“When you’re in a community like we all are, and you receive so much support from the people around you, you just want to reciprocate,” he said. “We’re just hungry to see truly inspired people do what is unique to them. And that feeds our own passion.”


Brother Cephus’s impetuous impulses have fed others, too. Just watch an ambitious, perfectly executed video that BOTB-winning filmmaker Javi Flick shot for Not That Important track “Toxic Slip,” or follow the narrative on EP highlight “Can We Then?” in which Seth twists his words and melodies around to spin a hilarious, all-too-real, tongue-in-cheek assessment of what it’s like to go out to bars seemingly overrun by cool kids wearing catalog-ready shirts and eyewear. The cut’s riffs and basic feel were cemented in a demo, but extra work during pre-production with engineer Josh Lovell unearthed new melodic and lyrical possibilities that could not be ignored. So Seth hopped in the vocal booth and basically freestyled his way through the song over and over again while his brother and Lovell jotted down their favorite lines.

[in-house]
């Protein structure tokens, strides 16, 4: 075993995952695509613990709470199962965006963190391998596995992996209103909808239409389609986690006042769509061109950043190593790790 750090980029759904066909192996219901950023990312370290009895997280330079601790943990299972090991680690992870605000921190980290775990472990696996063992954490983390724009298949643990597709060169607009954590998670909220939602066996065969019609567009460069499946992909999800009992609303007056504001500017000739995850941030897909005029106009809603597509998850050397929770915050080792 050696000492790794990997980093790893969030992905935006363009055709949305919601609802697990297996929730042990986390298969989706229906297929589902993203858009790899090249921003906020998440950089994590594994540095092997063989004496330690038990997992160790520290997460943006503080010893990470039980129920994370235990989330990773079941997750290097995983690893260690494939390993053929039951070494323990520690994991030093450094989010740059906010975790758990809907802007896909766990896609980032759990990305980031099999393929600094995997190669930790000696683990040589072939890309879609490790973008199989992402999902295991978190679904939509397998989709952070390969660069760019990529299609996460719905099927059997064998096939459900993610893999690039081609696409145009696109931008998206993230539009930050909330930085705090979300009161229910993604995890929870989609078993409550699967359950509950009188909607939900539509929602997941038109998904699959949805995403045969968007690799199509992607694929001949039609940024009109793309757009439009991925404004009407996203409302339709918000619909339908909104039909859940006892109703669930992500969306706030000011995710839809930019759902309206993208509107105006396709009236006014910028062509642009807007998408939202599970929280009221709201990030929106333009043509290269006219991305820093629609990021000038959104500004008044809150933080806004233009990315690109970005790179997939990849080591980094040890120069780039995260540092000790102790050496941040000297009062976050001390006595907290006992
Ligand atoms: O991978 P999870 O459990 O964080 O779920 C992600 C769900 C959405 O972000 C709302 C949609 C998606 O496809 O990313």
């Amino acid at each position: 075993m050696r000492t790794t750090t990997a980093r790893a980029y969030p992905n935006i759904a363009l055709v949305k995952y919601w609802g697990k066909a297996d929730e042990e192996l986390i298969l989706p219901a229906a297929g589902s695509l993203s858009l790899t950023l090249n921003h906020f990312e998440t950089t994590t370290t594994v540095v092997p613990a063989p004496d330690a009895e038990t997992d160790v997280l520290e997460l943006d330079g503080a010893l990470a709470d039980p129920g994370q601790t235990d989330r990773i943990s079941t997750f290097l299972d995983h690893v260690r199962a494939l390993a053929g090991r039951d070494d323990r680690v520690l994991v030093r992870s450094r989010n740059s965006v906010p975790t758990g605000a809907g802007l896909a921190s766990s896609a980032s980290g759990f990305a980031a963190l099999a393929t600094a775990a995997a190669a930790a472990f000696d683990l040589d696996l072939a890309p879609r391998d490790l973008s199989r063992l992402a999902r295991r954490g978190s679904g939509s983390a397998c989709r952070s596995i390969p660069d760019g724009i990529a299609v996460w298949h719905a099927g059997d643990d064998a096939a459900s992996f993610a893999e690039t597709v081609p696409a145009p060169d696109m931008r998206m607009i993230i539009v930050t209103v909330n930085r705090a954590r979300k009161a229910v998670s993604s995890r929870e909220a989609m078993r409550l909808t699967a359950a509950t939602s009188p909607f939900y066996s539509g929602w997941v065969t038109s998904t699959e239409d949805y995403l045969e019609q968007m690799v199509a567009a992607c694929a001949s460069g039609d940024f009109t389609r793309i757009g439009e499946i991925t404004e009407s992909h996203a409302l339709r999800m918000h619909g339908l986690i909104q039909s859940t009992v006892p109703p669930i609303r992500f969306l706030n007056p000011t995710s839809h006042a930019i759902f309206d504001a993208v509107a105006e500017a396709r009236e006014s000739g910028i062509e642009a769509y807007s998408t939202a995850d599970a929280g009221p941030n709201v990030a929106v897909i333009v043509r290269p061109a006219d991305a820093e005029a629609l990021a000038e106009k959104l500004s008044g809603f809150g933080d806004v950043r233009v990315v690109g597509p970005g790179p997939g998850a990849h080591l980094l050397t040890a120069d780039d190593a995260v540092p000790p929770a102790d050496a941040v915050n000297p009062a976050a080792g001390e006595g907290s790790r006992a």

READ MORE
Best of the Bay 2017 — Best Eyes To Make A Music Video With (Javi Fick and Roberto Rivera)

“We gotta do something, right? We gotta go somewhere playing cool tunes,” Seth sings while a far-off voice harmonizes on a fat, half-time groove propelled by bassist JJ Revell and Logan Coats on drums. “And I’ll hit the oldies station, sing like old fools. Hand me a smoke and stiff drink — I’m playing it cool, I’m seeing V-necks and Ray-Bans, how can I change my mood?”

How? Apparently you’ve just got to trust your intuition, find a little trail of breadcrumbs, try not to do too much with ’em and eventually find what you didn’t know you were looking for in the first place. It seems to work for the Davis brothers, who apparently still write up to three songs a week.